- “Bernstein in Moscow: Challenging Cold War Narratives as a Government-Funded TV Diplomat,” Music, Dance, and Diplomacy Symposium, University of Kentucky, December 12, 2019.
- “Copland’s Fanfare for the Common Man: The Sound of American Exceptionalism,” University of Kentucky, Symphonic Literature class, December 13, 2019.
- “Resilience and Resistance in the Folks Songs of Civil War El Salvador: Paths to a Decolonial Research Practice,” colloquium at the Faculty of Music, University of Toronto. November 21, 2019.
- “Individual Resilience; Collective Trauma: Musical Documents of Massacre in Civil War El Salvador (1979-92),” (SAM, 2019; Western Music colloquium series, 2019, alongside a presentation of Norberto Amaya [Songwriter]; 14th Convention of the International Association of Genocide Scholars, Phnom Penh, 2019).
- “Music, Memory, and Trauma in El Salvador’s Civil War Refugee Camps (1979-1992)” (Durham University Trauma Studies in the Medical Humanities Conference, 2018)
- “Trump’s Playlist and Neoliberal Exceptionalism” (AMS, 2017)
- “Cold War Politics, American Exceptionalism, and an Eastman-Juilliard Rivalry,” (The Juilliard School, 2017)
- “‘Forbidden to Write a Melody’: Leonard Bernstein’s ‘Kaddish’ Symphony (1963) and the Cold War Style Wars” (SAM, 2017)
- “Americanist Nationalism in the Cold: The Case of Roy Harris” (AMS, 2015)
- “The Virtue of American Power and the Power of American Virtue: Exceptionalist Tropes in Early Cold War Musical Nationalism” (SAM, 2015) – awarded SAM’s Cambridge University Press Award.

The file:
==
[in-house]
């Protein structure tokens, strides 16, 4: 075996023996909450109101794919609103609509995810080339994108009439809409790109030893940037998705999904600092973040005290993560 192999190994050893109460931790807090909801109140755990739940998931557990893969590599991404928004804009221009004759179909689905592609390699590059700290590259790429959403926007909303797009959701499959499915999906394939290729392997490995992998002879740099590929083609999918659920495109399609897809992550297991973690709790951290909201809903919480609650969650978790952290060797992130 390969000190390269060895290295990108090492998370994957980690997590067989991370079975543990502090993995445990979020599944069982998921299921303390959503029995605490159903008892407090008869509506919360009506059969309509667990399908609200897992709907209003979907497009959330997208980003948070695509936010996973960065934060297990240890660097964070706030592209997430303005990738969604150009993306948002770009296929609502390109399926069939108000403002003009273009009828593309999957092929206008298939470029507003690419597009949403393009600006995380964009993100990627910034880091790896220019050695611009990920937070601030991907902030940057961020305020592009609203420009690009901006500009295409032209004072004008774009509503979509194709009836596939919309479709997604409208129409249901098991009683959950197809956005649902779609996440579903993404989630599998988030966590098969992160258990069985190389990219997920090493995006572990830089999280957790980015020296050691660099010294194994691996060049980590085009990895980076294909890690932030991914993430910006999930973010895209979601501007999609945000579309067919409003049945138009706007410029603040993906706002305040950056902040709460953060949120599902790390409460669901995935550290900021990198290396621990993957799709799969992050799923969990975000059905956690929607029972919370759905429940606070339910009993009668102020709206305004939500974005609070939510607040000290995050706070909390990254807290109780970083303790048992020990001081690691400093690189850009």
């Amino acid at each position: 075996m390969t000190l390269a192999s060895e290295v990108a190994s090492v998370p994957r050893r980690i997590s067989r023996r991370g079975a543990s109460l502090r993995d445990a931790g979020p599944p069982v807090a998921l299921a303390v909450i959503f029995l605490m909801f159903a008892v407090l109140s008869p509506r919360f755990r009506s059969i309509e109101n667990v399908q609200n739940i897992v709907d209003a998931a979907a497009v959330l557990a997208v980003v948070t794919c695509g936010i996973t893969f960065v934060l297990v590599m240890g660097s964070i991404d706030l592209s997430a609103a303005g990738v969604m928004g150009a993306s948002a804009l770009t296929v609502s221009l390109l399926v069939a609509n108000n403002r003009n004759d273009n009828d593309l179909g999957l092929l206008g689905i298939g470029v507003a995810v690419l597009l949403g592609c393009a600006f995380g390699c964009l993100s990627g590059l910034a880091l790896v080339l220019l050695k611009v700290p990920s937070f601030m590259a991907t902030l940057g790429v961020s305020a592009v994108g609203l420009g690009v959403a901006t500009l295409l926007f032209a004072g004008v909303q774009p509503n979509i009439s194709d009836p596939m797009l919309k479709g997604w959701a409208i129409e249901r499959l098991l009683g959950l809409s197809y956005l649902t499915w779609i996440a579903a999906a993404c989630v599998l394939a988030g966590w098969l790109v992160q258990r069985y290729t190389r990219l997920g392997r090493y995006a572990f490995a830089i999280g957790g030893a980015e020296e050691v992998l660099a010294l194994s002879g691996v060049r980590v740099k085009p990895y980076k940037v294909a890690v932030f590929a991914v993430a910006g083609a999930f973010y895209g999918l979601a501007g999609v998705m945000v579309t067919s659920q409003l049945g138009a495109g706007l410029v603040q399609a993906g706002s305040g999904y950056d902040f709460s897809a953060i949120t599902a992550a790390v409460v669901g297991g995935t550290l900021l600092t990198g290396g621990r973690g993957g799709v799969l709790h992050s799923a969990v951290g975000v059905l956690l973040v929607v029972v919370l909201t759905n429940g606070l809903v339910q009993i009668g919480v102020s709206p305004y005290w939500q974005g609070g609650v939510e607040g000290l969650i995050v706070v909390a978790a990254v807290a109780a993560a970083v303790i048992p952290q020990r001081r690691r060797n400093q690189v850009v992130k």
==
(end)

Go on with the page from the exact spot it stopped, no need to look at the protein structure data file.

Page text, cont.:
- “Cold War Cultural Diplomacy and the Changing Politics of Musical Style” (University of North Carolina, Chapel Hill, 2014)
- “Musical Style, Cold War Ideology, and the American-Soviet Composers’ Exchange, 1958-60” (5th European Summer School on Cold War History, Trento, Italy, 2013)
- “Leonard Bernstein and the New York Philharmonic in Moscow: Educational Television, Diplomacy, and the Politics of Tonal Music” (Canadian University Music Society Conference, 2012; East West Cultural Exchanges and the Cold War Conference, University of Jyväskylä, Finland, 2012; AMS 2012; University of Michigan Interdisciplinary Music Forum, 2012)
- “Musicians as Rhetorical Surrogates in Eisenhower’s Cold War: Iceland, 1954-59: (SHAFR, 2012)
- “Cultural Diplomacy to Mitigate Cultural Imperialism: Music in US-Icelandic Relations, 1954-58” (SAM, 2011)
- “Ulysses Kay’s Jubilee and the Politics of Race During the American Bicentennial” (AMS, 2010)
- “A Cold War Composer-Diplomat in the Civil Rights Era: The Case of Ulysses Kay” (SAM, 2010; UWO American Studies speaker series, 2010)
- “William Schuman and an ‘Epistemic Community’ of Cold War American Composers” (Cultural and International History IV, Cologne, 2009)
- “‘A Serious and Delicate Mission’: The Government-Funded European Tours of the Boston Symphony Orchestra and the New York Philharmonic, 1952-1968” (“Crosscurrents,” 2009; UWO History Dept., 2009)
- “Composing Cultural Diplomacy—Globalizing American Music” (AMS Cold War Study Group, 2008)
- “Composer Activism, The State Department’s Music Advisory Panel, and the Cold War Construction of a Musical Identity for the United States” (SAM, 2008)
- “Aaron Copland and Cultural Diplomacy: ‘Un-American Composer Meets Cold War Ambassador” (ICMSN, 2007; AMS, 2007) – awarded AMS’s Pisk Prize
- “Shaping a Musical Identity for the United States: Cold War Cultural Diplomacy and the State Department’s Music Advisory Panel” (Harvard, 2007; UWO, 2007)
- “Cold War Copland: Television and Cultural Propaganda” (SAM, 2006)
- “Aaron Copland and the American Dream: The Story of a Little-Known Television Career” (City University of New York Music Grad Conference, 2005)
(AMS – American Musicological Society; SAM – Society for American Music; ICMSN – International Conference on Music Since 1900; UWO – University of Western Ontario; SHAFR – Society for Historians of American Foreign Relations)
I also give pre-concert talks and public lectures on 20th-century music topics.
A public lecture I gave in November 2011 in London, Ontario as part of Western University’s “Classes without Quizzes” series on Music and the Cold War can be seen here.